New Jersey’s child welfare system is improving — but still faces many challenges — according to a new survey of DYFS employees.

The report, based on a survey of 524 Divison of Youth and Family Services caseworkers and supervisiors found that caseload and training has improved overall.

But, the group surveyed also gave low marks on how well the department prepares them for difficult situations in the field, according to Nancy Parello, spokeswoman for Advocates for Children of New Jersey, who helped compiled the results, “That was really interesting and a lot of that was tied to a lot of families that are resistant to have DYFS involved in their lives so they wanted more supervisors who actually had experience in the field.”

Arthur Morgan, the man accused of killing his two year old daughter this month, was investigated by DYFS after being accused of domestic violence a year ago, but the charges were ultimately dropped in court.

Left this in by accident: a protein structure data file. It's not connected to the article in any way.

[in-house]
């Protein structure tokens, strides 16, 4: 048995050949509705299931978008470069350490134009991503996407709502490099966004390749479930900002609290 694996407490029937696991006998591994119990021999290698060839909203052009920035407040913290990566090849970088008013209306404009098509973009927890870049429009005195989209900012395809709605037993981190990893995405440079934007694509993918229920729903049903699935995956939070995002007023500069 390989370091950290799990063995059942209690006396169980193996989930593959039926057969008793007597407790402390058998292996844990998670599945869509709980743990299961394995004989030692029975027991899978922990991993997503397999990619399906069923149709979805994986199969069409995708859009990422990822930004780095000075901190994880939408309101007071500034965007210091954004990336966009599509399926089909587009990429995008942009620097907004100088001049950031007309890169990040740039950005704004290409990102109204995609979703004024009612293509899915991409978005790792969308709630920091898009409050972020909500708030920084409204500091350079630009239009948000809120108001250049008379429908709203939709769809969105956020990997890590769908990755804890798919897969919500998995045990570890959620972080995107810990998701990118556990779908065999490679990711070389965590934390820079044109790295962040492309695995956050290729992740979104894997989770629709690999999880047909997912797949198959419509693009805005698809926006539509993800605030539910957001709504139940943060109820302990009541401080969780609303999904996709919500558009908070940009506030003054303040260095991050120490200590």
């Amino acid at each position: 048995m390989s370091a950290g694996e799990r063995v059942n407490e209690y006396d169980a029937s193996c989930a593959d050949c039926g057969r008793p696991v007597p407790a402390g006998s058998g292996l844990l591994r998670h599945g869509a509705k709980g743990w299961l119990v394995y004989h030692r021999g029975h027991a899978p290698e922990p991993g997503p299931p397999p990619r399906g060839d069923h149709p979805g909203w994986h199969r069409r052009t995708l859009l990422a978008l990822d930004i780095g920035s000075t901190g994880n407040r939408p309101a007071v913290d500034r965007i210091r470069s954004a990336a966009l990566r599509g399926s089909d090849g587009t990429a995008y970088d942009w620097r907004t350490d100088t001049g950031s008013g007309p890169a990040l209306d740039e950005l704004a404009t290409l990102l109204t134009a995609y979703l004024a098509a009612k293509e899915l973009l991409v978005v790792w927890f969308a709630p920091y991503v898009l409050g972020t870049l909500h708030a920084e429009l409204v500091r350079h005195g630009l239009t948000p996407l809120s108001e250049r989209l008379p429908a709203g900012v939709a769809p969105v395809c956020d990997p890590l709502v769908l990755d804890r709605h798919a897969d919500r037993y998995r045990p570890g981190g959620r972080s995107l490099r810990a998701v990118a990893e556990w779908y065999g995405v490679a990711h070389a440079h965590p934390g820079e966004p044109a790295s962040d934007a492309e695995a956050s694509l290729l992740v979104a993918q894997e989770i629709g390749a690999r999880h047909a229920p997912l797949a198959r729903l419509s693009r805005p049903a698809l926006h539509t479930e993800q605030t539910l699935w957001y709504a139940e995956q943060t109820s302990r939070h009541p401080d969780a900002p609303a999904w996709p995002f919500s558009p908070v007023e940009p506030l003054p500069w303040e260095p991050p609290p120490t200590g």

Parello says the report shows that there are some good points, but more challenges ahead.

“New Jersey has made tremendous progress in improving the child protection system, but there are areas that still need improvement and I think everybody recognizes that.”

The head of the state Divison of Children and Families, Allison Blake, welcomed the report — and said they are working on training, technology, hiring more bi-lingual employees and having more online services available.